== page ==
Faces of Success: Jamie Katz
Watch a parent react to a major milestone in their child’s life. You will usually see a combination of pride for what the child has already accomplished and gratitude to all of those who helped that child along the way. Jamie Katz enjoyed watching parents react during a Read to Succeed graduation ceremony last week.
“It was a lot of fun watching them as their children walked across the stage,” said Katz. “It was also a highlight for me because I’ve learned so much about these children throughout the year.”
Katz just completed her first year as a Read to Succeed teacher at Wayne Reed Christian Childcare Center. While she was educating her students about concepts like identifying letters and sounds, Katz was also educating herself about the comprehensive United Way early literacy program that provides at-risk children with the basic reading readiness skills to prepare them for future educational success.
“Before this year, I didn’t really know much about the Read to Succeed program. It was unique to participate in professional development and work with other teachers to learn more about Read to Succeed’s impact.”
United Way’s Read to Succeed program has significantly impacted the educational outcomes of more than 12,000 at-risk Nashville children since the program began in 2004. It utilizes components like research-based curricula, highly qualified instructional coaches, parental engagement and lending libraries to build and strengthen the educational foundations of the students enrolled. These elements contribute to the educational gains of graduates that extend well beyond their time in the program. Read to Succeed currently has a 96 percent success rate in kindergarten preparedness.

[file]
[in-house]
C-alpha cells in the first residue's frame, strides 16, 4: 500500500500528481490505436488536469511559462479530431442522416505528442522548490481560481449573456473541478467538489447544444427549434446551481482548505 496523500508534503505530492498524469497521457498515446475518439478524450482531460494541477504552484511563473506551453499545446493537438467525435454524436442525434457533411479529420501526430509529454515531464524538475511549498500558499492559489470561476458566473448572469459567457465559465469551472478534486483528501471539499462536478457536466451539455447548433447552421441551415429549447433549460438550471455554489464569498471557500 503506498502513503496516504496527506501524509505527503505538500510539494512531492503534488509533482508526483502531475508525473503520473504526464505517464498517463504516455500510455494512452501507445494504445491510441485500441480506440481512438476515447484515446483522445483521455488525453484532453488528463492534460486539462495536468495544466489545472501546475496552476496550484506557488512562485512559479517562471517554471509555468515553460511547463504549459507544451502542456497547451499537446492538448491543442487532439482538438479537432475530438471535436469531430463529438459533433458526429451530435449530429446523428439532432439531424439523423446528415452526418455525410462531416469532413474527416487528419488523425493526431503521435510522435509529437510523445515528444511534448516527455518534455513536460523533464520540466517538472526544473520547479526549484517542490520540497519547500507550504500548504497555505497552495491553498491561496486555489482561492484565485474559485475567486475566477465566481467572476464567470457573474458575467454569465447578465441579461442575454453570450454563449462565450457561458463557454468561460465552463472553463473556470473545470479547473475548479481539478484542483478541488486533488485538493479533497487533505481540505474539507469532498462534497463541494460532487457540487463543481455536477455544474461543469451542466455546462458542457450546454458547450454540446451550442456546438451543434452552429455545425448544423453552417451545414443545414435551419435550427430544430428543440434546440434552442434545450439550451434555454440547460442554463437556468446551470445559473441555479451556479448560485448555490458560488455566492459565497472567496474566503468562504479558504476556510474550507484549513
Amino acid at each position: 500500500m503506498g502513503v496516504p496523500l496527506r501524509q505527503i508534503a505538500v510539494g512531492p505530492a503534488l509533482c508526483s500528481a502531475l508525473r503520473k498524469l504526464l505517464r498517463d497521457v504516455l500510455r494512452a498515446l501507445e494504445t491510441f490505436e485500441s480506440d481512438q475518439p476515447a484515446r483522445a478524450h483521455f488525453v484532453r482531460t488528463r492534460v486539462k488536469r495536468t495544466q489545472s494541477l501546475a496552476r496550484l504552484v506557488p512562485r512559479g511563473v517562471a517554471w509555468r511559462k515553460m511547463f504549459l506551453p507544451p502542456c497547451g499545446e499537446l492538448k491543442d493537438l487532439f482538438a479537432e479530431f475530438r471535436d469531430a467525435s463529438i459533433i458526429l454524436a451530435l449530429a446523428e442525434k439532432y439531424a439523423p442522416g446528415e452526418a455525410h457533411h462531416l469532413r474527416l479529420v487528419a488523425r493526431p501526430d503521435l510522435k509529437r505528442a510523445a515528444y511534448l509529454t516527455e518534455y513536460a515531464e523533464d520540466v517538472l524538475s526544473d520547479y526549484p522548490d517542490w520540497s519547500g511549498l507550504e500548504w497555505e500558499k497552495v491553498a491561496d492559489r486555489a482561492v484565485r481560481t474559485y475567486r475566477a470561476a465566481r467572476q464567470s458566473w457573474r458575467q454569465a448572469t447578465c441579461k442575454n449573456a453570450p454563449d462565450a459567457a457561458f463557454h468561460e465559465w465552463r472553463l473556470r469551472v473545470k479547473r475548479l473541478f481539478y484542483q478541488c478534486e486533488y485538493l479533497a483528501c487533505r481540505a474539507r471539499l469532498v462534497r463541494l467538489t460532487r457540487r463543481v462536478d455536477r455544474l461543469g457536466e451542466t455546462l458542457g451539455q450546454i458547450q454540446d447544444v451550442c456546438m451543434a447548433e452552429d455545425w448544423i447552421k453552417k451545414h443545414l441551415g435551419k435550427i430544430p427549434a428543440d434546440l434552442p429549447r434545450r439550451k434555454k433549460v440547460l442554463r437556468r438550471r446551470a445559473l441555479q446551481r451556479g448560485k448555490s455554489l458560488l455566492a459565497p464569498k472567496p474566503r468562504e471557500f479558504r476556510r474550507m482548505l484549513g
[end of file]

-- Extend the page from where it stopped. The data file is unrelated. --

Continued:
"The program gives them a little extra push in their development. It also helps us connect with parents so they better understand what their child’s education might look like over the next 12 years.”
Katz understands many of the obstacles her students faced throughout the year because her early school years were also filled with challenges.
“I’d cry for hours while I did my homework and tell my mother that I just couldn’t complete a reading assignment. A specialist determined that I had a tracking problem. While people read words on a page from left to right, my eyes crossed over them. Once this issue was resolved, I saw school in a whole new light, and I decided that I didn’t want other children to struggle like I did.”
The Read to Succeed program is perfect for Katz because it gives her an opportunity to help children identify and resolve literacy barriers, including language barriers. Earlier this year, one of her students struggled with adjusting to a new language. His educational growth over the past four months has been extremely rewarding for Katz to witness.
“Seeing his transformation is incredible; it makes me cry when I think back to how nervous he was when he first came into my classroom. He went from not being able to understand a single word, to speaking a word here or there, to putting words together and understanding their meaning. Now, he speaks in complete sentences.”
United Way’s Read to Succeed program makes these types of outcomes possible for at-risk Nashville children. The program also brings a smile to this teacher’s face and the faces of the parents whose children just achieved an early education milestone by graduating. They are ready for kindergarten and beyond, thanks to Read to Succeed.